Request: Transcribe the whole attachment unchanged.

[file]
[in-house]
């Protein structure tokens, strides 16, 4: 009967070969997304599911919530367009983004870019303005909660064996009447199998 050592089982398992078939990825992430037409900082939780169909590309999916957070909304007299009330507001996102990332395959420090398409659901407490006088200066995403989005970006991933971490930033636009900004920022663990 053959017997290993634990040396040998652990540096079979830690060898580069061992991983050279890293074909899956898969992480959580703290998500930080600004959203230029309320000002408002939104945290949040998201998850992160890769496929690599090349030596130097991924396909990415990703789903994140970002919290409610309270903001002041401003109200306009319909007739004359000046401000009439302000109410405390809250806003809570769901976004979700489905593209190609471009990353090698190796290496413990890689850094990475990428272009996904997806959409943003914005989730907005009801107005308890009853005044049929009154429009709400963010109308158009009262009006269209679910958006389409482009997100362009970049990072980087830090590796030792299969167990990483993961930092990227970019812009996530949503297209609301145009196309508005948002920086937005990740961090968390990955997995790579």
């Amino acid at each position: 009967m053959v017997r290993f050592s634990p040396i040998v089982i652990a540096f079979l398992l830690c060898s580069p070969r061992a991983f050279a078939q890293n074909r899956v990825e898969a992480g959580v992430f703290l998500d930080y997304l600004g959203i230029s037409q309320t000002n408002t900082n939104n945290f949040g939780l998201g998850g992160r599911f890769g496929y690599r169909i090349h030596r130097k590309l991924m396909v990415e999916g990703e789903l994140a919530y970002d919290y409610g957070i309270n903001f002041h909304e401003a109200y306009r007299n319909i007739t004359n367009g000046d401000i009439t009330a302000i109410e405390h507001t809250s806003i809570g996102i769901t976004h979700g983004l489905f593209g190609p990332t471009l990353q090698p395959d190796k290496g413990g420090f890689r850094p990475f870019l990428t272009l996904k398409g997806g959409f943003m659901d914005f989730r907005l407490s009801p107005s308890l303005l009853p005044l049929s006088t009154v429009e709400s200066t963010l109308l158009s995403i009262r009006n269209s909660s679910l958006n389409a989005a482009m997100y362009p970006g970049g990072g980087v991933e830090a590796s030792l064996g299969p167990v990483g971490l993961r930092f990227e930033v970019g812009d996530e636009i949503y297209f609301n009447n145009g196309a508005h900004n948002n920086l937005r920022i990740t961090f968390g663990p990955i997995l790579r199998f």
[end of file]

[in-house]
């Protein structure tokens, strides 16, 4: 009967070969997304599911919530367009983004870019303005909660064996009447199998 050592089982398992078939990825992430037409900082939780169909590309999916957070909304007299009330507001996102990332395959420090398409659901407490006088200066995403989005970006991933971490930033636009900004920022663990 053959017997290993634990040396040998652990540096079979830690060898580069061992991983050279890293074909899956898969992480959580703290998500930080600004959203230029309320000002408002939104945290949040998201998850992160890769496929690599090349030596130097991924396909990415990703789903994140970002919290409610309270903001002041401003109200306009319909007739004359000046401000009439302000109410405390809250806003809570769901976004979700489905593209190609471009990353090698190796290496413990890689850094990475990428272009996904997806959409943003914005989730907005009801107005308890009853005044049929009154429009709400963010109308158009009262009006269209679910958006389409482009997100362009970049990072980087830090590796030792299969167990990483993961930092990227970019812009996530949503297209609301145009196309508005948002920086937005990740961090968390990955997995790579």
């Amino acid at each position: 009967m053959v017997r290993f050592s634990p040396i040998v089982i652990a540096f079979l398992l830690c060898s580069p070969r061992a991983f050279a078939q890293n074909r899956v990825e898969a992480g959580v992430f703290l998500d930080y997304l600004g959203i230029s037409q309320t000002n408002t900082n939104n945290f949040g939780l998201g998850g992160r599911f890769g496929y690599r169909i090349h030596r130097k590309l991924m396909v990415e999916g990703e789903l994140a919530y970002d919290y409610g957070i309270n903001f002041h909304e401003a109200y306009r007299n319909i007739t004359n367009g000046d401000i009439t009330a302000i109410e405390h507001t809250s806003i809570g996102i769901t976004h979700g983004l489905f593209g190609p990332t471009l990353q090698p395959d190796k290496g413990g420090f890689r850094p990475f870019l990428t272009l996904k398409g997806g959409f943003m659901d914005f989730r907005l407490s009801p107005s308890l303005l009853p005044l049929s006088t009154v429009e709400s200066t963010l109308l158009s995403i009262r009006n269209s909660s679910l958006n389409a989005a482009m997100y362009p970006g970049g990072g980087v991933e830090a590796s030792l064996g299969p167990v990483g971490l993961r930092f990227e930033v970019g812009d996530e636009i949503y297209f609301n009447n145009g196309a508005h900004n948002n920086l937005r920022i990740t961090f968390g663990p990955i997995l790579r199998f």